A personal account of Beth El’s trip to Israel

April 18, 2014

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Congregation Beth El’s Israel trip participants.

Congregation Beth El’s Israel trip participants.

Empty nester…. Sounds so “empty” and negative-right? Wrong. My wife, Jody and I finally reached that stage of life this fall when our second daughter flew the coop and went off to college. It was sad for us, but we found ourselves able to make our first, long talked about, but never taken adventure to Eretz Yisrael.

So, when our beloved Congregation Beth El and its dynamic Rabbi Jeffrey Arnowitz started planning an Israel trip last year, we signed up along with 18 others—mostly Beth El members. We met several times before the trip for bonding and discussion. We learned that we could all get along with each other even on a lengthy bus ride!

On Sunday, March 2, we left Norfolk and arrived at Ben Gurion International Airport the next afternoon. I was impressed at the size and beauty of the very modern airport. Walking to retrieve our luggage, we passed soaring interior walls built of Jerusalem stone, surely designed to mimic the Kotel (Western Wall). At baggage claim, we met our brilliant and passionate Israel guide, Ilan Bloch (whom Rabbi Arnowitz understandably has used repeatedly on past trips). An Aussie who made Aliyah 10 years ago, Ilan is a bottomless well of information regarding Middle East history, politics, religion and culture. (Visit Ilan’s website, teachingisrael.com, to read what he has written in the Jerusalem Post.) Between Rabbi Arnowitz’s and Ilan’s very extensive knowledge, you can bet we surely would learn a lot.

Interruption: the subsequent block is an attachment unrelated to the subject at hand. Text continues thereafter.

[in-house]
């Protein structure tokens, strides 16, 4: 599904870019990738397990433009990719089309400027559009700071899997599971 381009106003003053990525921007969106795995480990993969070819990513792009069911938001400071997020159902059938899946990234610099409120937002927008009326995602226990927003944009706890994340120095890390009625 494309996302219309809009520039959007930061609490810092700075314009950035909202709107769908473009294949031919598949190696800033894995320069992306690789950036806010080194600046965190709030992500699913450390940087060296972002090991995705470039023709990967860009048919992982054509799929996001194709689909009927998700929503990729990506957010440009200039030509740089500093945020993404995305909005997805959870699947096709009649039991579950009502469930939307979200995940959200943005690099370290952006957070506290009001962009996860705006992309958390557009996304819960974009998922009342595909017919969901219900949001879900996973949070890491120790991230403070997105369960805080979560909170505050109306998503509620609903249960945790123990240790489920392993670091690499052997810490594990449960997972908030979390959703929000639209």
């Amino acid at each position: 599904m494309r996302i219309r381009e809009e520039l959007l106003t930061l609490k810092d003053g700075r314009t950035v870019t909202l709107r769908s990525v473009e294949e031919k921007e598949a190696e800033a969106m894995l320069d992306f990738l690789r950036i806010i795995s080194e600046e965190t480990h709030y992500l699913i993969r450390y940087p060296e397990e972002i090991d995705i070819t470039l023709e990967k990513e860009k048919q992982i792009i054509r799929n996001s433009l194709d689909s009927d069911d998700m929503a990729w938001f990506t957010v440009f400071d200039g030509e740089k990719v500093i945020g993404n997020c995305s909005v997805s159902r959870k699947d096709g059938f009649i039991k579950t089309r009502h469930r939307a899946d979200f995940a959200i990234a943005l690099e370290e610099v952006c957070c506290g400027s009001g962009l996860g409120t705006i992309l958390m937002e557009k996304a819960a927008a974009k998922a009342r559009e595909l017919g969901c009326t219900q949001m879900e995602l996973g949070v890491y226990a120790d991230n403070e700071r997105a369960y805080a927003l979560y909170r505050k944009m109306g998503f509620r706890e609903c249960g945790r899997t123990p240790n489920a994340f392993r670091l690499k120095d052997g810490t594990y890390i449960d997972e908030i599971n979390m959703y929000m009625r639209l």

From the airport we boarded our bus and traveled to our first destination. It was just light enough for me to see and be impressed by the up-to-date highways. I have to admit, I was surprised. A handsome and modern hotel at Kibbutz Lavi was where we spent our first night.

Tuesday morning, a member of the Kibbutz who has lived there for more than 30 years gave us a short tour. We visited their synagogue as well as their library/memorial room where she took a book and showed us a picture of her first husband. Sadly, he lost his life in the 1967 War. Being in that room with her talking about him, made that war very real for us and I think all of our hearts were touched. She explained that although he lost his life, it was for the great cause of Zionism and the very survival of Israel. I will always remember her and that little library where she spoke.

We then drove to the beautiful and mystical city of Tsfat, home of Kabbalahism. Ilan lectured on Tsfat’s history as well as the tenets of Kabbalah. After that, we had time for exploring the winding alleys, streets and shops. Next, we went to a boutique winery for a tour by the owner and a lecture on the craft, followed by a visit to a local chocolatier. From there we travelled to the Golan Heights where standing upon the mountains we could overlook Syria. We listened to a Swiss NATO representative speak about the horrors of the current Syrian conflict.

Wednesday morning we arrived at the ancient fortification of Masada, which sits on a mesa-like plateau. We took a cable car to the fortress, which overlooks the Dead Sea. In addition to the Sea, you are surrounded by very dry hills and canyons. We davenedinside the remains of these ancient buildings, and heard the history of Masada.

After our time in the desert, we drove to Jerusalem. Our first stop was at Mt. Scopus where we had our first real view of the city. Next, it was on to our hotel, perfectly located in a very urbane area just off of Ben Yuhada Street. We were warned to go to bed early as Thursday was going to be BUSY. And it was!